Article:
Farmers traditionally apply manure to the soil surface, where manure nutrients are vulnerable to volatilizing to the atmosphere or washing off to streams and rivers when it rains. New technologies now provide farmers with the opportunity to inject manure into the soil. In Piedmont regions of the Bay where most of the region's dairy farms are located, placing manure below the soil surface reduces the loss of nitrogen by 12 percent and phosphorus by 36 percent compared to surface application. In this way, injecting manure addresses the "right placement" component of the 4R's of nutrient management.

Manure injection provides multiple benefits to farmers, in addition to improved water quality. Because nitrogen is conserved in the soil, many farmers can avoid the time and expense associated with supplemental commercial nitrogen fertilizer when manure is injected, rather than surface applied. On fields where phosphorus-based nutrient management plans limit manure application rates, injecting manure allows farmers to make the most of their manure nutrients. Several of our agribusiness partners are also demonstrating the value of drag hose application systems that use long hoses to transport manure from the storage area to the field, avoiding the soil compaction that can occur when manure is transported to the field with heavy tankers. Last but not least, manure injection reduces the odor associated with manure application. This is an important benefit for many farmers and landowners in our region who want to use manure but worry about how odor will impact their neighbors.

For these reasons, Sustainable Chesapeake has spent the last six years working to expand the adoption of manure injection on farms throughout the region. To achieve widespread adoption, we are leading collaborative efforts that include conservation districts, land grant university researchers, Extension agents, custom manure applicators, nutrient management planners, as well as federal and state agencies. This collaborative approach allows us to share lessons learned, research results, and equipment options across state lines.


Our goal is to make manure injection the new norm.

— Jeff Zimmerman, Owner, Agri-Applicators, Inc.

Custom manure applicators now offer manure injection services in the region


Conservative number of farmers now injecting manure

Our custom manure applicator partners have been key to the success of this effort. To date, we have partnered with five custom manure applicators who have agreed to invest in commercial-scale, low disturbance manure injection equipment and encourage their clients to give it a try. Using an approach first pioneered by Dr. Rory Maguire of Virginia Tech, we secured funding to pay for implementation on a per acre basis, giving our manure applicator partners the confidence they needed to invest in new equipment and to allow their clients to try manure injection at no additional cost.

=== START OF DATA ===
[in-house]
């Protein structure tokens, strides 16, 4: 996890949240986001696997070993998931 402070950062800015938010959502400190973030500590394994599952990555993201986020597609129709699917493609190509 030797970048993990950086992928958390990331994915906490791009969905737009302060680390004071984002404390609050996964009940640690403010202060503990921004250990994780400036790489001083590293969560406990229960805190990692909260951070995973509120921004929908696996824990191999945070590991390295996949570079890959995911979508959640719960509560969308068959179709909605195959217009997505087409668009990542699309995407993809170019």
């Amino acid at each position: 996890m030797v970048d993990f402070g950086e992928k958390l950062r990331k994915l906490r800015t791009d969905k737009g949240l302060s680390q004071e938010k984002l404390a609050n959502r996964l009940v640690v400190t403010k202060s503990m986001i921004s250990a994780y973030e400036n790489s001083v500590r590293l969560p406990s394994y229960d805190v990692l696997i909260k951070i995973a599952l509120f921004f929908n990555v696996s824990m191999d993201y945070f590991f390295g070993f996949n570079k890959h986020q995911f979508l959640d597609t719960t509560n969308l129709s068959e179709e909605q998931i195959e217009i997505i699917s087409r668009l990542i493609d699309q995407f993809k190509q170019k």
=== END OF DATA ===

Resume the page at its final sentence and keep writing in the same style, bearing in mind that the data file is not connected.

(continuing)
Tim McMichael, Owner of McMichael Custom Spreading, Inc. purchased a VTI drag hose manure injection toolbar to inject manure.

Land grant university and USDA Agricultural Research Service partners laid the foundation for success by demonstrating the nutrient management and environmental benefits of manure injection, as well as documenting financial benefits such as improved forage quality and yields. They are also leading outreach and education efforts to share information about manure injection with farmers in the region.

Our conservation district partners have helped to secure funding to allow farmers to try manure injection at no additional cost, and are also key partners in hosting field day events and sharing information with farmers. As a result of the Shenandoah Valley and Headwaters Soil and Water Conservation District leadership, manure injection cost share is now available in Virginia. In Pennsylvania, we helped the Lancaster County Conservation District secure funding from the Campbell Foundation that in turn was used by ELS Manufacturing (an Amish equipment manufacturer) to develop the first horse-drawn manure injection unit in the nation.

Nutrient management planners are also key to the success of this effort. They are helping to educate farmers about how manure injection can improve their bottom line and make better use of manure nutrients. For example, Peter Hughes, Owner of Red Barn Consulting and his team surveyed their clients and found that most would be interested in trying manure injection if their custom applicator offered the service. Eric Rosenbaum (Owner, Rosetree Consulting and Executive Director of the PA 4R Alliance) worked with Jeff Herring (Owner, Herring Farms) to help Jeff eliminate 4 trailer loads of nitrogen through manure injection.